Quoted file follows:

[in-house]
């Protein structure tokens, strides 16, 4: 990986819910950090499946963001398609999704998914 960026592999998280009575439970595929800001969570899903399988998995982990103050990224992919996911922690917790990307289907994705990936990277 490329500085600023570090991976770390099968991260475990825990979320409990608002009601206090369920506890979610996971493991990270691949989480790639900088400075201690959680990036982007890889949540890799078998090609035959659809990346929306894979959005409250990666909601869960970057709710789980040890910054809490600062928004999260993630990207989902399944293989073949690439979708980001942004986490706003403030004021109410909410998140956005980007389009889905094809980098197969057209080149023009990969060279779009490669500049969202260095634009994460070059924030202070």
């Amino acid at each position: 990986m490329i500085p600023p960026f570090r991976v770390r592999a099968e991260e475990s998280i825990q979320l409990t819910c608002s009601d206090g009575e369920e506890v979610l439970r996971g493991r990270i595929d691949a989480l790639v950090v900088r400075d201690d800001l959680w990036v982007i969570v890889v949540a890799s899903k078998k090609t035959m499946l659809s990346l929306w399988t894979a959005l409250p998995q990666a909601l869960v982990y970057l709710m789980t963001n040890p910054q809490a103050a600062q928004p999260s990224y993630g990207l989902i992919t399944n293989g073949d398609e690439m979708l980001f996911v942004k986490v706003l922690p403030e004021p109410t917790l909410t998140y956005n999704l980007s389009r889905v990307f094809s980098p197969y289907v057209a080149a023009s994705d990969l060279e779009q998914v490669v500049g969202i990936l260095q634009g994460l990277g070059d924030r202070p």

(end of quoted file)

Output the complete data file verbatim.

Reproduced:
[in-house]
């Protein structure tokens, strides 16, 4: 990986819910950090499946963001398609999704998914 960026592999998280009575439970595929800001969570899903399988998995982990103050990224992919996911922690917790990307289907994705990936990277 490329500085600023570090991976770390099968991260475990825990979320409990608002009601206090369920506890979610996971493991990270691949989480790639900088400075201690959680990036982007890889949540890799078998090609035959659809990346929306894979959005409250990666909601869960970057709710789980040890910054809490600062928004999260993630990207989902399944293989073949690439979708980001942004986490706003403030004021109410909410998140956005980007389009889905094809980098197969057209080149023009990969060279779009490669500049969202260095634009994460070059924030202070």
């Amino acid at each position: 990986m490329i500085p600023p960026f570090r991976v770390r592999a099968e991260e475990s998280i825990q979320l409990t819910c608002s009601d206090g009575e369920e506890v979610l439970r996971g493991r990270i595929d691949a989480l790639v950090v900088r400075d201690d800001l959680w990036v982007i969570v890889v949540a890799s899903k078998k090609t035959m499946l659809s990346l929306w399988t894979a959005l409250p998995q990666a909601l869960v982990y970057l709710m789980t963001n040890p910054q809490a103050a600062q928004p999260s990224y993630g990207l989902i992919t399944n293989g073949d398609e690439m979708l980001f996911v942004k986490v706003l922690p403030e004021p109410t917790l909410t998140y956005n999704l980007s389009r889905v990307f094809s980098p197969y289907v057209a080149a023009s994705d990969l060279e779009q998914v490669v500049g969202i990936l260095q634009g994460l990277g070059d924030r202070p």